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SQL Server :ONE-WAY ENCRYPTION - Creating the Interface (part 1) - Creating the View, Creating the Stored Procedures

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The sensitive data that is contained within the Borrower_Identification table is now protected with one-way encryption. Our next steps are to create the interface through which our users can access this table.

A general policy, we denied direct access to all base tables within the HomeLending database using the script shown in Listing 1.

Listing 1. Denying access to the base tables.

We adopt the same strategy here, using an interface consisting of a view and three stored procedures to mediate our users' interaction with this table. By implementing this structure we can control the access to our data at a more granular level than simply granting access to entire tables. In addition, this structure allows us the opportunity to embed cryptographic functionality and other logical methods into our views and stored procedures.

Creating the View

We created a view called vwBorrower_Identification, by which authorized users in the Sensitive_high and Sensitive_medium roles could access the values in the Borrower_Identification table . However, only members of the Sensitive_high role were able to use this view to view in decrypted form the cell-level-encrypted values.

Here, we will recreate this view in light of our new one-way encryption architecture, as shown in Listing 2. Users of the view will not gain access to the Identification_Value_H column, so that the ability to reveal the plain text through comparison of hash values is limited to the database roles that are in the Sensitive_high database role. Instead, we include our alternative Identification_Value_HT column, which contains a hash value of the original plain text truncated to its last four digits.

Listing 2. Recreating the vwBorrower_Identification view.

Creating the Stored Procedures

Having earlier restricted direct access to the Borrower_Identification table, the ability to insert, update and search records that are contained within the Borrower_Identification table will be achieved through stored procedures.

The stored procedure that will be used to perform the UPDATE methods will be called Update_Borrower_Identification and the script to create it is shown in Listing 3. The plain text value of the borrower's identification value as well as the unique identifying value for the record that is being updated in the Borrower_Identification table is passed into this stored procedure as parameters. This stored procedure then performs the necessary salting and hashing, using the GetHashSalt function and the Hashbytes method, as described earlier.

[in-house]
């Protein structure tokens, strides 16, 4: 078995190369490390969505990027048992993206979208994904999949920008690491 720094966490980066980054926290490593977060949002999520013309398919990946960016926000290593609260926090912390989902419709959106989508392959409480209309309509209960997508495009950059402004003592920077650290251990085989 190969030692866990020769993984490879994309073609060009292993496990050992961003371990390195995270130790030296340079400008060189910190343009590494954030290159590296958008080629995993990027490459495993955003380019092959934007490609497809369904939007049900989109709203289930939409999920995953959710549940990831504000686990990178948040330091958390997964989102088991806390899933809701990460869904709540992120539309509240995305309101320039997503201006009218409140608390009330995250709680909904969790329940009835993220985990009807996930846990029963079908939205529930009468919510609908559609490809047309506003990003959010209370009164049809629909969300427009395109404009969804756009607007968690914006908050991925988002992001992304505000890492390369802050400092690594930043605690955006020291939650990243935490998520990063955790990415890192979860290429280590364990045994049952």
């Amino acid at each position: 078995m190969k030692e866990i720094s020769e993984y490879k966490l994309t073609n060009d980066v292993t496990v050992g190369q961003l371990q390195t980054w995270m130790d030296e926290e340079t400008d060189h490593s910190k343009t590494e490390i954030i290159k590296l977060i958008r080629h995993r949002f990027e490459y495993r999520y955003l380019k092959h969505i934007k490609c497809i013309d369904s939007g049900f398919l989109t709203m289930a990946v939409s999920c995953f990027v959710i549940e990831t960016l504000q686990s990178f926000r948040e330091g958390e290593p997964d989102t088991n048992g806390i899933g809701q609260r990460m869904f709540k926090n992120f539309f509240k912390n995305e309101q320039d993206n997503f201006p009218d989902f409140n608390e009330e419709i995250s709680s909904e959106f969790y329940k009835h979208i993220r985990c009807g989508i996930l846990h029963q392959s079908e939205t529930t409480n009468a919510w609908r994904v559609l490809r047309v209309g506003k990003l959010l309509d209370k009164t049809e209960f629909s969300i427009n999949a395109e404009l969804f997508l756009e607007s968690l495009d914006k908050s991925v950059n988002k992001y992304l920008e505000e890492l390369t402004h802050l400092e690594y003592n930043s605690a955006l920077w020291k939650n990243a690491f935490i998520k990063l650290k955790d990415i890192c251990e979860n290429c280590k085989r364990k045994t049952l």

Listing 3. Creating the Update_Borrower_Identification stored procedure.

The stored procedure that will be used to perform the INSERT methods will be called Insert_Borrower_Identification. Passed into this stored procedure as parameters are:

  • The plain text value of the borrower's identification value.

  • The foreign key value that defines the identification type.

  • The foreign key value for the borrower to which the identification record is associated.

The script to create this stored procedure is shown in Listing 4.

Listing 4. Creating the Insert_Borrower_Identification stored procedure.

Again, the Hashbytes method is used to create the hash value for the plain text identification value and the salt is derived from the GetHashSalt user defined function. The SHA1 algorithm is used to create the hash value.

The final stored procedure, Select_Borrower_Identification, will be used to return filtered sets of data based upon the truncated plain text, in this case the last four digits, sent into its Identification_Value argument, as shown in Listing 5.

Listing 5. Creating the Search_Borrower_Identification stored procedure.

The plain text identification value that is passed in is salted and hashed, using the "SHA1" algorithm, and then placed in the WHERE clause of the statement to be compared with the hash value that is stored in the table.

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